Airlines around the world are dramatically reducing flights in the new year, as the worst crisis to hit the industry shows no signs of abating.
See also: IATA: Airlines need additional $80 billion to survive.
Europe remains the region most affected by travel restrictions, with airlines operating at a quarter of their capacity before the start of the Covid-19 pandemic, according to John Grant, an analyst with the aviation data group OAG. Even China, which spent the latter part of last year flying more or less normally, has seen a 12 percent reduction in flights through January 18, he said.
The OAG figures paint a heartbreaking picture for an industry that is already on its knees after the border closure and other travel restrictions that pushed bookings over the edge for the first time last year. Hopes for a recovery this summer are in jeopardy, after a resurgence of cases and the discovery of new transmissible variants in several countries, Bloomberg said.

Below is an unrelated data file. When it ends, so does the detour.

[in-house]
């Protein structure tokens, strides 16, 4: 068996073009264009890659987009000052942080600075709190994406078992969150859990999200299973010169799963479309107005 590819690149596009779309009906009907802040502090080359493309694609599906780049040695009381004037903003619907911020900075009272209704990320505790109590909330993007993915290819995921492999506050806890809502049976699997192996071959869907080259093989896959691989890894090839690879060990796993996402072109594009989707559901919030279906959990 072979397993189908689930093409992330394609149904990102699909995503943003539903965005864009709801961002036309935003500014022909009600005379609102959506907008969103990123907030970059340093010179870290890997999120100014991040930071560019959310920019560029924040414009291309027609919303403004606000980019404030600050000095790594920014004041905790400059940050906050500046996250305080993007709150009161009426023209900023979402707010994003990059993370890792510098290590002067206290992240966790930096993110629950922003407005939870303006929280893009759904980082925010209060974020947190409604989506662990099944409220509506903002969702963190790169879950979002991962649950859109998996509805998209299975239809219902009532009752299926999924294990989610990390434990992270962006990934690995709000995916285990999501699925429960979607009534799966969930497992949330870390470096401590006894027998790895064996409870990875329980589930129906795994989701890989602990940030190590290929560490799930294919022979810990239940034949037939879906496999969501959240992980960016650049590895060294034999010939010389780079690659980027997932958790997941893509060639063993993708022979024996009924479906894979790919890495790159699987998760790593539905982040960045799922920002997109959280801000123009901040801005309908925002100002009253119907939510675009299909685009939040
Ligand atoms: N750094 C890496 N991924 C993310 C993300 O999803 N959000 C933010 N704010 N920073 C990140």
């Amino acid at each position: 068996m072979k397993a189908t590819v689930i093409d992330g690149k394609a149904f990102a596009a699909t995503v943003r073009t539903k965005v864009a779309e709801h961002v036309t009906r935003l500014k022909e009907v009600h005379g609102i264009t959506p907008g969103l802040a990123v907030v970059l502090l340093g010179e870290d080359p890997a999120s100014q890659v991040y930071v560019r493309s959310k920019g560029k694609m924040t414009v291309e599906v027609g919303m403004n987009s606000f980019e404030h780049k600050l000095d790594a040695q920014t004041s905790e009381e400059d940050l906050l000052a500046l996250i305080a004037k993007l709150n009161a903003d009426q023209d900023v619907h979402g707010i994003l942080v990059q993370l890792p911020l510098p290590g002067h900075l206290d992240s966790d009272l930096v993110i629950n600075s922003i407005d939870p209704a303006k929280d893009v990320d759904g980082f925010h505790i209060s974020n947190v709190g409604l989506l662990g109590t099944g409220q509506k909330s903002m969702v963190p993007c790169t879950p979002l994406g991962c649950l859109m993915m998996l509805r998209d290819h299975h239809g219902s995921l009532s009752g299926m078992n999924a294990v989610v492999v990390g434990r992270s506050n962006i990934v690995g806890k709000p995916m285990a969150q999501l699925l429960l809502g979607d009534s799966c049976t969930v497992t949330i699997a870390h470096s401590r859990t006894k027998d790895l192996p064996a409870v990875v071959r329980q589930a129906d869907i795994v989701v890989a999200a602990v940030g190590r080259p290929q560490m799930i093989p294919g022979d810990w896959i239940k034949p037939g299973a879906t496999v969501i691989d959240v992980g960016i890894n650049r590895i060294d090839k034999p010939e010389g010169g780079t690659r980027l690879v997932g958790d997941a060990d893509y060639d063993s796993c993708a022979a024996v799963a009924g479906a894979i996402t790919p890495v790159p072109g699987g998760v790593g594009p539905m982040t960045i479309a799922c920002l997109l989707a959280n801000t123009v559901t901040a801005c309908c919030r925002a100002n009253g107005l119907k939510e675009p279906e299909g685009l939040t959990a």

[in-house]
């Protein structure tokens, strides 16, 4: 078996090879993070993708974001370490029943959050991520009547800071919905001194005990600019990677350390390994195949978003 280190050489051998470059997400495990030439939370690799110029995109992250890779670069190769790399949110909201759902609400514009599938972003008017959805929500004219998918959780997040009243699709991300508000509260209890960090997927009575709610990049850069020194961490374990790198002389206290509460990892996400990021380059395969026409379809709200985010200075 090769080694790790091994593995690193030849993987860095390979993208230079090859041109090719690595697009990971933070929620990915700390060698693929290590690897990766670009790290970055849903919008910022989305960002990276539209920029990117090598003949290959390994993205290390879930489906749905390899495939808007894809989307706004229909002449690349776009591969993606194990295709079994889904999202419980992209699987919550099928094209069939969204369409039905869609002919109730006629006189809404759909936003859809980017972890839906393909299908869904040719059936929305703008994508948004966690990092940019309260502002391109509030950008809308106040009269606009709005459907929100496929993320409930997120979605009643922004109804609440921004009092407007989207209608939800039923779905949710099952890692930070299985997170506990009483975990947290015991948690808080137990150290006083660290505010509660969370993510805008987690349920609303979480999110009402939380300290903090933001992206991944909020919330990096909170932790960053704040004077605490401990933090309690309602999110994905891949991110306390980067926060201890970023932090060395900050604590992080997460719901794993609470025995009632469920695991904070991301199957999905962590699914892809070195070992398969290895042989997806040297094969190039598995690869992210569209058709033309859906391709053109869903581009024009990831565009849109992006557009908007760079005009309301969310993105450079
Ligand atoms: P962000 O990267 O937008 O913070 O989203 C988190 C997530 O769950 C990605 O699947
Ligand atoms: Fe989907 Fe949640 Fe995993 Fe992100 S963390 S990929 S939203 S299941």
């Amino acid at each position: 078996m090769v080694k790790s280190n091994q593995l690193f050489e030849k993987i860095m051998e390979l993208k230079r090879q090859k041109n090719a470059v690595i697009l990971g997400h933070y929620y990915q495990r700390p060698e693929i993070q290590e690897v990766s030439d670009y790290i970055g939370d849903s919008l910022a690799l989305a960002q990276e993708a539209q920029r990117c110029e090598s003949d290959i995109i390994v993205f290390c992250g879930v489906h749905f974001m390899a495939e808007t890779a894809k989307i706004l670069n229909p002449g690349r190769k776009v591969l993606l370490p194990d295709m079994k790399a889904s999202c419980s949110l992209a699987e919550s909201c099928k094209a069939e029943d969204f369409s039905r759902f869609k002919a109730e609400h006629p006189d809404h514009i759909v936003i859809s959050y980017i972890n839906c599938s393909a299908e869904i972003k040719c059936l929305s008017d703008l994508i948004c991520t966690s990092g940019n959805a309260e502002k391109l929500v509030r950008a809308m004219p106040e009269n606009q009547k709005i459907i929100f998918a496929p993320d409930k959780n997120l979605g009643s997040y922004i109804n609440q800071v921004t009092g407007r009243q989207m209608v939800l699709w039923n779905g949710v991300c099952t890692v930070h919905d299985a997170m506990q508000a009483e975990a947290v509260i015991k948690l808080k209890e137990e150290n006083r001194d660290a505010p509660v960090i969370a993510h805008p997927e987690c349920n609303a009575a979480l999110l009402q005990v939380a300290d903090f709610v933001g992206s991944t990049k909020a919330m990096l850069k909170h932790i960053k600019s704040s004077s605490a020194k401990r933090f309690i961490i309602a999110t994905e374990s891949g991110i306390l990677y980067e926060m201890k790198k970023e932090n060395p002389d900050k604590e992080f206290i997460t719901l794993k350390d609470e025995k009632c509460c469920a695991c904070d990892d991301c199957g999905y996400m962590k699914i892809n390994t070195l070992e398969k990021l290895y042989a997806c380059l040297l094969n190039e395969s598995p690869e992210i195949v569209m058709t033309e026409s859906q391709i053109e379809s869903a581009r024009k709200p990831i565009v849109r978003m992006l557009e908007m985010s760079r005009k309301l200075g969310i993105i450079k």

Singapore’s capacity has fallen by 88%, the UK by 87% and Germany by 84%, according to OAG data. Ryanair Holdings Plc, Europe’s largest low-cost airline, has cut nearly 92% of flights. British airline Jet2 has stopped flying altogether, Grant said.
The arrival of the vaccines offers some hope for the aviation industry, although deployments take time and should be seen as a solution to get tourism back on its feet, according to the analyst. A full recovery could take up to four more years, Grant added.
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